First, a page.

Polycystic Ovary Syndrome: Study Shows Power of Diet, Lifestyle & Herbs

Polycystic Ovary Syndrome: Study Shows Power of Diet, Lifestyle & Herbs

fertility diet saladWe’ve shared many times on Natural-Fertility-Info.com that diet and lifestyle are effective tools for managing PCOS. We’ve also shared that women with PCOS can use herbal therapies to help regulate their cycles, balance their hormones, and improve fertility.

Yet, you may be wondering: Where’s the proof? We have some! This article discusses a recent study on PCOS that documents the effectiveness of natural therapies (including diet, lifestyle and herbal formulas) for relieving PCOS symptoms and increasing fertility.

The Growing Use of Natural Therapies for PCOS

PCOS is believed to affect up to 21% of women in their reproductive years. Of those, it’s thought that around 70% are undiagnosed. In talking with women with PCOS about their options, a survey conducted by National Institute of Complementary Medicine, Western Sydney University, Australia research fellow Dr. Susan Arentz (who led the study highlighted below), finds an astounding 99% would prefer alternative therapies to birth control and fertility drugs.

Today, some evidence finds around 70% of women with PCOS use complementary therapies. 2 out of 5 also use herbal approaches! Moreover, recent research finds herbs along with diet and lifestyle may be a very good approach to consider for PCOS.

The PCOS Study:

A 2017 study published in Phytotherapy Research, studied two groups of overweight women with PCOS. Both groups received a 3-month program, involving 150 minutes of exercise each week, and a low glycemic, high nutrition plan. One of the groups received herbal extracts tailored towards PCOS management containing: Cinnamon (Cinnamomum verum); Licorice (Glycyrrhiza glabra); White Peony (Paeonia lactiflora); St. John’s wort (Hypericum perforatum); and Tribulus (Tribulus terrestris).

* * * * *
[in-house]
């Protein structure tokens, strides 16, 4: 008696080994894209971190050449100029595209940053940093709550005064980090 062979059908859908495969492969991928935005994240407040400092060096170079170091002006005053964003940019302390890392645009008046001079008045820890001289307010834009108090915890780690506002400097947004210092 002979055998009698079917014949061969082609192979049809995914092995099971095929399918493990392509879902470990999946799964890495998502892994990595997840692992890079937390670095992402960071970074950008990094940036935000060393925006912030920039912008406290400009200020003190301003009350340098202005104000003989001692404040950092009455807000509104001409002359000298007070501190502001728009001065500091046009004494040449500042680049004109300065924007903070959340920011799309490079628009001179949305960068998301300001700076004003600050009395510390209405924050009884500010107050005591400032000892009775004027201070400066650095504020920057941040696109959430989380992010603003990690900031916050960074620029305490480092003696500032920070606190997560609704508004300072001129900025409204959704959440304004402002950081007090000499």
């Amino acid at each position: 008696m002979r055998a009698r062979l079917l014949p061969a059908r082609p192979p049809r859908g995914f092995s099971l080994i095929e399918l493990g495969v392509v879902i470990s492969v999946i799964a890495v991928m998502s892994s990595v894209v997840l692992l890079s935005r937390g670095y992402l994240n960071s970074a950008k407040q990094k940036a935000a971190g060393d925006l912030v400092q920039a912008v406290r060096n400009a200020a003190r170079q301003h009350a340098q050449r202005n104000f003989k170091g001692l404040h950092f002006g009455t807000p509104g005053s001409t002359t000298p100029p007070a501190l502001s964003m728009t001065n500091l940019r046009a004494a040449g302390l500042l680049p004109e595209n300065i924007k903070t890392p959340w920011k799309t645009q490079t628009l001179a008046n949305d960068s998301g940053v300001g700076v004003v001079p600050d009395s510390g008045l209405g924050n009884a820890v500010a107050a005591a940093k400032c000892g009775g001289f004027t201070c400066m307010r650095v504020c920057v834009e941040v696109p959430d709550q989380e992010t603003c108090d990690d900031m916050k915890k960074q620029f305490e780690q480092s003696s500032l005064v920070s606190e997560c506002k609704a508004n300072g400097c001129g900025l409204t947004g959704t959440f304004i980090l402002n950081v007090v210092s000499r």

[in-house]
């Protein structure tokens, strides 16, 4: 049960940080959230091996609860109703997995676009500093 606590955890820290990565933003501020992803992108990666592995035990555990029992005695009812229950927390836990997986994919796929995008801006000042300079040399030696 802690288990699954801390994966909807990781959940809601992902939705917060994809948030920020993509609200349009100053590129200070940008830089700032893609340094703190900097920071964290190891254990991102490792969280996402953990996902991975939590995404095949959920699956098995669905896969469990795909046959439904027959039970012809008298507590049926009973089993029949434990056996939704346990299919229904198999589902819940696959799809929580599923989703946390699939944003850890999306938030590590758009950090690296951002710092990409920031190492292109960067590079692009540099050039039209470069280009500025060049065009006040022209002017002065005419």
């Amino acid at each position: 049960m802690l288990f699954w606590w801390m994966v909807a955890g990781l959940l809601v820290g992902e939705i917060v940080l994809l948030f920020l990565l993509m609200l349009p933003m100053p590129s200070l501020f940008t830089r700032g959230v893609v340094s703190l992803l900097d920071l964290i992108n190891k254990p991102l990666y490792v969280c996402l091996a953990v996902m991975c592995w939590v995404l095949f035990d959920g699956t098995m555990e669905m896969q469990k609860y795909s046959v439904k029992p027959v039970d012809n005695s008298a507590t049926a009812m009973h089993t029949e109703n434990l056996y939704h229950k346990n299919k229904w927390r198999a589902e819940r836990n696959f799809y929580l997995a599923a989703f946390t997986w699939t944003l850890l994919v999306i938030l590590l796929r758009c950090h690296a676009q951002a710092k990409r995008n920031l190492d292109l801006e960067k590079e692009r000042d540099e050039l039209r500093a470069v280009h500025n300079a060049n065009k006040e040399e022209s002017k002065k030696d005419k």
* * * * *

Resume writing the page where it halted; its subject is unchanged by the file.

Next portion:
The Results: Of the two groups, around half of the women given herbal extracts had a regular cycle at the end of the three months, compared to under a quarter of women in the diet/exercise group alone. While both groups showed benefits, the combined therapy group lost more weight; had better hormone test results (including fasting insulin levels); higher rates of conception; and less anxiety, depression and stress.

Sarah’s Comments:

While this was a small study, it’s significant. PCOS is a top fertility challenge, and seeing natural therapies at work is very encouraging. You can reduce your symptoms, ease stress, and increase fertility with PCOS by making diet and lifestyle changes. For women who want to increase these benefits, learning more about herbs to help manage symptoms is another great option.

The place to start learning is our guide
How to Reduce the Damaging Effects of PCOS on Fertility Through Diet and Herbs

A challenging diagnosis like PCOS doesn’t exist in a box. There are many types of PCOS and the woman experiencing it have their own unique differences. In addition, not every fertility herb addresses PCOS. It’s best to have guidance from a qualified naturopath or Fertility Herbalist to help you develop a natural fertility program that is well suited to your needs.

If you have PCOS and have already started a PCOS Diet and program, stay patient and be kind to yourself! It can take time to see the benefits of natural therapies for PCOS (sometimes 6-10 months). Feel confident that the changes you’re making are helping. Know the improvements in your overall health and fertility will be well worth it.


Dr. Christine Traxler M.D., OB/GYN
Dr. Christine Traxler M.D., OB/GYN

Dr. Traxler is a University-trained obstetrician/gynecologist, working with patients in Minnesota for over 20 years. She is a professional medical writer; having authored multiple books on pregnancy and childbirth; textbooks and coursework for medical students and other healthcare providers; and has written over 1000 articles on medical, health, and wellness topics.  Dr. Traxler attended the University of Minnesota College of Biological Sciences and University of Minnesota Medical School,  earning a degree in biochemistry with summa cum laude honors in 1981,  and receiving her Medical Doctorate degree (MD) in 1986.

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